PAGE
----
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SA needs to speed up oceans economy for better job creation


Durban - South Africa needs to speed up the job creation potential of the oceans economy to reach the targets set out by Operation Phakisa in 2014, delegates attending the Forward Thinking for Maritime Education and Training Excellence conference at the Durban ICC were told.

The urgency of growing jobs through suitable skills development and entrepreneurial opportunities topped the agenda at the conference which started on Monday and is being hosted by the South African International Maritime Institute (SAIMI).

Industry captains meanwhile questioned the effectiveness if the workshop, given the track record of similar “talk shops” in the past.

In attendance was panelist Southern African Shipyards, a Durban based shipbuilding and ship-repair company, CEO Prasheen Maharaj.

“There needs to be a sincerer effort to have meaningful engagement between private sector and government as ultimately private sector will be the largest absorber of the skills base,” he said.

He recommended that there needs to be an equitable distribution from a regional level in respect of skills development in the maritime industry.

“We find a majority of the skills are developed in Western Cape and they cannot afford to migrate to KZN where the skills are desperately required,” he said.

Maharaj was however encouraged by the remarks made by the Department of Planning, Monitoring and Evaluation: Head of Operation Phakisa, Mpumzi Bonga.

Bonga said while in the past five years the maritime economy significantly raised its contribution to GDP to R41.1-billion in investments, just less than 10 000 jobs were created. In line with the 2033 targets set by Operation Phakisa, jobs growth by now should have been 77 000 and the contribution to GDP should have been R32-billion.

“We have surpassed the GDP contribution target, but we have not created the desired number of direct jobs – even taking indirect jobs into account, we have not met our target. We need to sober up as we plan for the skills development we need to grow the oceans economy,” said Bonga.

He encouraged roleplayers in all six of the key sectors of Operation Phakisa to change their attitude to “business unusual” to grow the oceans economy in a speedy manner. This can be achieved through collaboration with the private sector to plan together as a nation, and investing in critical human capital for greater growth and success, he said.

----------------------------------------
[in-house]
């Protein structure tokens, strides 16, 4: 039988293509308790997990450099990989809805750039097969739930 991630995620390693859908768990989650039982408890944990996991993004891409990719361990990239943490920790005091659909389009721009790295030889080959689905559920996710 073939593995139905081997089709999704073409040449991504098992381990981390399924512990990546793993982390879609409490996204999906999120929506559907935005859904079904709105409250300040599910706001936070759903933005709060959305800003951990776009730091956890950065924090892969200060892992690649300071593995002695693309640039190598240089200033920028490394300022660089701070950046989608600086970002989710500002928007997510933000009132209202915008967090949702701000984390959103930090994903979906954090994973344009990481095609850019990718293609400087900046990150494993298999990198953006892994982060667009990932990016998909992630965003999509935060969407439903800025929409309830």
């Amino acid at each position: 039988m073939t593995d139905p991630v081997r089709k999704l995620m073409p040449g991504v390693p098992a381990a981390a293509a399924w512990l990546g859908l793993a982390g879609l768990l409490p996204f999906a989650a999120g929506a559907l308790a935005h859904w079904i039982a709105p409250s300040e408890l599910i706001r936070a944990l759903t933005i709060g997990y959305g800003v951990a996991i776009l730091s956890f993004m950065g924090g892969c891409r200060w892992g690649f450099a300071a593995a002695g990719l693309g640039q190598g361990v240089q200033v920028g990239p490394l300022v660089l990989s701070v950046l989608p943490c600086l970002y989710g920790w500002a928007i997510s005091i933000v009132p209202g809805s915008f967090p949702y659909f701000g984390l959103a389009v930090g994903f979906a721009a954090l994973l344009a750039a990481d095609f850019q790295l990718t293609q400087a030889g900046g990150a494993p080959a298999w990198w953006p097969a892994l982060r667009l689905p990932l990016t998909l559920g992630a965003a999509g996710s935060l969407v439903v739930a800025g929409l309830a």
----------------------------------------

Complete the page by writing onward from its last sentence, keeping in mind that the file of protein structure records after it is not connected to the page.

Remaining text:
“We do not have the luxury of time since our biggest shareholder, South Africans, are becoming impatient. There is no room for mistakes as South Africans need skills to change their material conditions,” said Bonga.

Operation Phakisa (meaning ‘hurry up’ in Sesotho) was launched in 2014, drawing from the concept of Malaysia's Big Fast Results Methodology. It is a results-driven multi-sector approach to growing the blue economy - with a target to create 1 million jobs and contribute up to R177-billion to Gross Domestic Product (GDP) by 2033.

SAIMI Advisory Board chair Prof Sibongile Muthwa said the intention of the conference was to advance maritime skills development in South Africa by seeking input from delegates on their challenges in training sufficient artisans, identifying blockages and building maritime skills capacity. She also emphasised the importance of collaborative models inclusive of government role players.

Muthwa introduced the Oceans Economy Skills Development Assessment for South Africa study, which was conducted by SAIMI to determine the capacity of education and training institutions to deliver the forecasted skills needed to support maritime economic growth.

Tomorrow is the third and final day of the conference.



Disclaimer - The views expressed here are not necessarily those of the BEE CHAMBER

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